Executive Summary

Andrew Lane’s story demonstrates just how easily victims/survivors can normalise the abuse they endure, unless they have the context and language to understand what they are going through. It also highlights the complexities of the family court system, and sheds a light on how traumatic the legal process can be for victims/survivors, and especially for children. His experiences also raise vital questions for employers.


Andrew Lane met his abuser in 2001, when he was teaching English overseas. It was his first serious relationship after university, and being in a new country meant that everything was - to some extent - normalised. “I was away from family and friends, the network of people that I would have sense checked things with. Everything was different, and I was rolling with it all,” he says.

His abuser began the relationship with a period of intense love bombing, and it was difficult in the beginning to see anything abnormal in her behaviour. “With the benefit of hindsight, there were early signs. There were dramatic shifts, she was very quick to anger, there was lots of alcohol abuse, and a gradual creeping-in of slightly violent tendencies,” Andrew recounts.

Andrew had grown up in a very loving nuclear family, and struggled to make sense of what was happening to him, playing down moments of aggression or anger. “There was always a very plausible explanation for the bad behaviour. Friends at work tried to suggest that she wasn’t the best person for me, but they weren’t people I knew well,” he explains.

When Andrew’s sister came for a visit, she was shocked to hear him being verbally abused by his partner. She asked him if he was okay, and he pointed out that his partner was an outspoken, confident woman in a society where outspoken confident women did not fit the mould. He was also mindful that his partner had grown up in an abusive household, and he wanted to be supportive. He did not then see the relationship as abusive.

In 2006, the pair married and moved in with his family in the north of England for a short period of time, before relocating to the South coast. “There was always a background hum of low-level violence and aggression that I would excuse as banter and stress. My mother was horrified by this level of aggression and violence in a relationship, but I had normalised it,” he says.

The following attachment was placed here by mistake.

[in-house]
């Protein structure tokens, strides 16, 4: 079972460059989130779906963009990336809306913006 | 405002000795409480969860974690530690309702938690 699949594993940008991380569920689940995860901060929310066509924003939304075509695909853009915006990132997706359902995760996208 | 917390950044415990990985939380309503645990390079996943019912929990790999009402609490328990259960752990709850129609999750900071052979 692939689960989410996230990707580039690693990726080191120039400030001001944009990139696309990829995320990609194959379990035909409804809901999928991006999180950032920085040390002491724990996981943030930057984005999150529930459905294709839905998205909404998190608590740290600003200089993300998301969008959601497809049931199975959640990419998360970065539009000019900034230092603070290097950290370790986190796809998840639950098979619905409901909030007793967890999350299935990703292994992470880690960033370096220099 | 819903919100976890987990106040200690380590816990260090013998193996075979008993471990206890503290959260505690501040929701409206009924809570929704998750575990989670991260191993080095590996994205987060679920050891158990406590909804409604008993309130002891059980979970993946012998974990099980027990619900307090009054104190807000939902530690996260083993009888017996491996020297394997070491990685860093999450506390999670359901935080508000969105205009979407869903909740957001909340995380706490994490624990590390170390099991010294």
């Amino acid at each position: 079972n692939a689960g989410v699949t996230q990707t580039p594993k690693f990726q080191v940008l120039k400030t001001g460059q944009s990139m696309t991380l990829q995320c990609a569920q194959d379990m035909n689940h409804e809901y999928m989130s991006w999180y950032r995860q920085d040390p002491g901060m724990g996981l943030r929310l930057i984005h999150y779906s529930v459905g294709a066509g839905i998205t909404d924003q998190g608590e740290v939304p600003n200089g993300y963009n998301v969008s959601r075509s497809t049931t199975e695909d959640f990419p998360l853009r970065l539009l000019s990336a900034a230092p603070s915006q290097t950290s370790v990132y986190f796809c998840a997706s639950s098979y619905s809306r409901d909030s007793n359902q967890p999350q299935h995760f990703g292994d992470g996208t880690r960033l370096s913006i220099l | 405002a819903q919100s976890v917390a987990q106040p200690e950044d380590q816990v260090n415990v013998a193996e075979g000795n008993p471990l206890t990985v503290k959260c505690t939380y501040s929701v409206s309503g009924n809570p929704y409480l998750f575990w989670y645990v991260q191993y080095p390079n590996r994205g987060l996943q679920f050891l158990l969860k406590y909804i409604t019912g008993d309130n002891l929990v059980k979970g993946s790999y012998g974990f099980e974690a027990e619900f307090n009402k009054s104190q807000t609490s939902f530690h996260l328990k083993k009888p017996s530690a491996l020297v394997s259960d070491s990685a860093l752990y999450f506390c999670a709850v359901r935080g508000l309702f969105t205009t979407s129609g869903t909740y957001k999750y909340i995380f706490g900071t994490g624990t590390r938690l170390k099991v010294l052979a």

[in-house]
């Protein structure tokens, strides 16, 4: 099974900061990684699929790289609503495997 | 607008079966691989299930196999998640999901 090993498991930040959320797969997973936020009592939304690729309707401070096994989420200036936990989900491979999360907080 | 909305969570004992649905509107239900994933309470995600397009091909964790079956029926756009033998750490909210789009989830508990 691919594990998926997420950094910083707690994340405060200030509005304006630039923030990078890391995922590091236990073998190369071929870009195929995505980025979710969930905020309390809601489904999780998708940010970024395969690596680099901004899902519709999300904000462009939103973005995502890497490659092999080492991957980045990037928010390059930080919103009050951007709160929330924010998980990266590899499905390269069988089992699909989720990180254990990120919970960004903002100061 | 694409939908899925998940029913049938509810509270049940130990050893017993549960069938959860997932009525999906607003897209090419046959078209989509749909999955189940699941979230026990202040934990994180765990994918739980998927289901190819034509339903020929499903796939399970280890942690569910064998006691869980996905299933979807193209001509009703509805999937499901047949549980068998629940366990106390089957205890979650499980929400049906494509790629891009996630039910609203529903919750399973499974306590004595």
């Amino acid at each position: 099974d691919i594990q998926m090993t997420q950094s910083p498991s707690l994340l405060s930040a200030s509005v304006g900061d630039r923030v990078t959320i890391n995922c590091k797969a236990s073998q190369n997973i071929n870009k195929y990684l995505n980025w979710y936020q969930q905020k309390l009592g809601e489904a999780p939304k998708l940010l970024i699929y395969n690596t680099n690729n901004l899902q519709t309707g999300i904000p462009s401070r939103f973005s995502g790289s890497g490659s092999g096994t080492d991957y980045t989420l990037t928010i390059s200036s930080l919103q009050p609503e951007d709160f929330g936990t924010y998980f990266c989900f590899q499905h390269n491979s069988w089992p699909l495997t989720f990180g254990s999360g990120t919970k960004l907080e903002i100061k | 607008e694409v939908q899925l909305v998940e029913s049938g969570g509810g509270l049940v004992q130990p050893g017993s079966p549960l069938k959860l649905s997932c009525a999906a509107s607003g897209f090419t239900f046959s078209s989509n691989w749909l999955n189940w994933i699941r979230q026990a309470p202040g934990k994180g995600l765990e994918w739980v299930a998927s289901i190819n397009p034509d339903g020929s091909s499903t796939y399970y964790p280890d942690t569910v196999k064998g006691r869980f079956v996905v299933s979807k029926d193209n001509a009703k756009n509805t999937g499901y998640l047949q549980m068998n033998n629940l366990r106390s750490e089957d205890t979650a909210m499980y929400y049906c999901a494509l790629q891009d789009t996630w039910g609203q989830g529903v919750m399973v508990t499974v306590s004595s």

Things escalated when they moved away from his family, and when his wife became pregnant with their first child in 2007. Andrew recounts, “I remember ringing family saying, ‘I don’t think she’s coping, I think she’s having a lot of difficulties’. I was covered in welts and bruises where she’d dug her nails in or punched me in the arms. I remember going to the doctor to talk to him about possible post-natal depression, which gave what was happening a label”.

Escalating abuse

Andrew continued to try and tackle the problem as a family unit. “I’m not sure I ever defined what was happening as abuse, but I knew it wasn’t right and my focus was very much on how we would solve things as a family. I wanted to keep the family together because I grew up in such a positive, warm and loving home.”

However, the abuse escalated. Andrew’s wife would explode over small things - a meal he cooked that she didn’t like, or if she didn’t like the way he did the washing up. Once, she pushed and shoved him around the apartment as their one-year-old daughter clung to his leg.

At this point, Andrew called his GP for support. “The GP said that some relationships are testier than others, and that some people have grown up in a culture of violence and it’s acceptable to them. He told me that every relationship had its pulls and pushes and that I should just crack on, despite the fact that I showed him the marks on my arms. What is unforgivable to me now is that my medical notes mentioned that my daughter had thrown up in the surgery because of pressure and stress, and that I had injuries. Still, nothing was done.”

Andrew continued to try and make it work, with the family moving back to the North of England to be closer to a support network of family and friends. His wife became pregnant again, and the physical and verbal abuse continued, as did her abuse of alcohol. In 2015, as Andrew endured a prolonged verbal and physical assault, the police attended the family home.